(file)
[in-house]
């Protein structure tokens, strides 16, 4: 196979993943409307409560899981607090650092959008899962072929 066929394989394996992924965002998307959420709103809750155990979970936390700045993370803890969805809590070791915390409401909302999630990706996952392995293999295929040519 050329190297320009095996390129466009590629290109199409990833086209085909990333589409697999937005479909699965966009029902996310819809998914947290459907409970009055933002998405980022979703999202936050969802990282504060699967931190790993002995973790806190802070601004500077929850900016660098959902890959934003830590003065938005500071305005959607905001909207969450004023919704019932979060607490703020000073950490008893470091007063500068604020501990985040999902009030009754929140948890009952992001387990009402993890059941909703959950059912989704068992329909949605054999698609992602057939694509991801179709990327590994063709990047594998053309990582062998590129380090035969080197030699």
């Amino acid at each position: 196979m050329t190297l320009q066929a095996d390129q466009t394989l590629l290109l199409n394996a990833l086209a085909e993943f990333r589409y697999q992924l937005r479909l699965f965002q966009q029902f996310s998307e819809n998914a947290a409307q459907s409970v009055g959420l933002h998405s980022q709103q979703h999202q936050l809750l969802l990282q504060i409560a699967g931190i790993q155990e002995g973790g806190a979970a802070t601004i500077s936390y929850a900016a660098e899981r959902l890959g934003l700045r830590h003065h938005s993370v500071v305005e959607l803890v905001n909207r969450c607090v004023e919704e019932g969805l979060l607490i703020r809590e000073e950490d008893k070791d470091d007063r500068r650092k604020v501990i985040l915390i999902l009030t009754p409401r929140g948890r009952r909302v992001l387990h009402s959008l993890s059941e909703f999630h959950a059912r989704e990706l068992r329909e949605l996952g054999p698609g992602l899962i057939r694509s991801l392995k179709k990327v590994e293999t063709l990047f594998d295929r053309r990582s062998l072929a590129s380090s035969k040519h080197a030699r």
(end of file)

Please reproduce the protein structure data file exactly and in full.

[in-house]
């Protein structure tokens, strides 16, 4: 196979993943409307409560899981607090650092959008899962072929 066929394989394996992924965002998307959420709103809750155990979970936390700045993370803890969805809590070791915390409401909302999630990706996952392995293999295929040519 050329190297320009095996390129466009590629290109199409990833086209085909990333589409697999937005479909699965966009029902996310819809998914947290459907409970009055933002998405980022979703999202936050969802990282504060699967931190790993002995973790806190802070601004500077929850900016660098959902890959934003830590003065938005500071305005959607905001909207969450004023919704019932979060607490703020000073950490008893470091007063500068604020501990985040999902009030009754929140948890009952992001387990009402993890059941909703959950059912989704068992329909949605054999698609992602057939694509991801179709990327590994063709990047594998053309990582062998590129380090035969080197030699």
């Amino acid at each position: 196979m050329t190297l320009q066929a095996d390129q466009t394989l590629l290109l199409n394996a990833l086209a085909e993943f990333r589409y697999q992924l937005r479909l699965f965002q966009q029902f996310s998307e819809n998914a947290a409307q459907s409970v009055g959420l933002h998405s980022q709103q979703h999202q936050l809750l969802l990282q504060i409560a699967g931190i790993q155990e002995g973790g806190a979970a802070t601004i500077s936390y929850a900016a660098e899981r959902l890959g934003l700045r830590h003065h938005s993370v500071v305005e959607l803890v905001n909207r969450c607090v004023e919704e019932g969805l979060l607490i703020r809590e000073e950490d008893k070791d470091d007063r500068r650092k604020v501990i985040l915390i999902l009030t009754p409401r929140g948890r009952r909302v992001l387990h009402s959008l993890s059941e909703f999630h959950a059912r989704e990706l068992r329909e949605l996952g054999p698609g992602l899962i057939r694509s991801l392995k179709k990327v590994e293999t063709l990047f594998d295929r053309r990582s062998l072929a590129s380090s035969k040519h080197a030699r």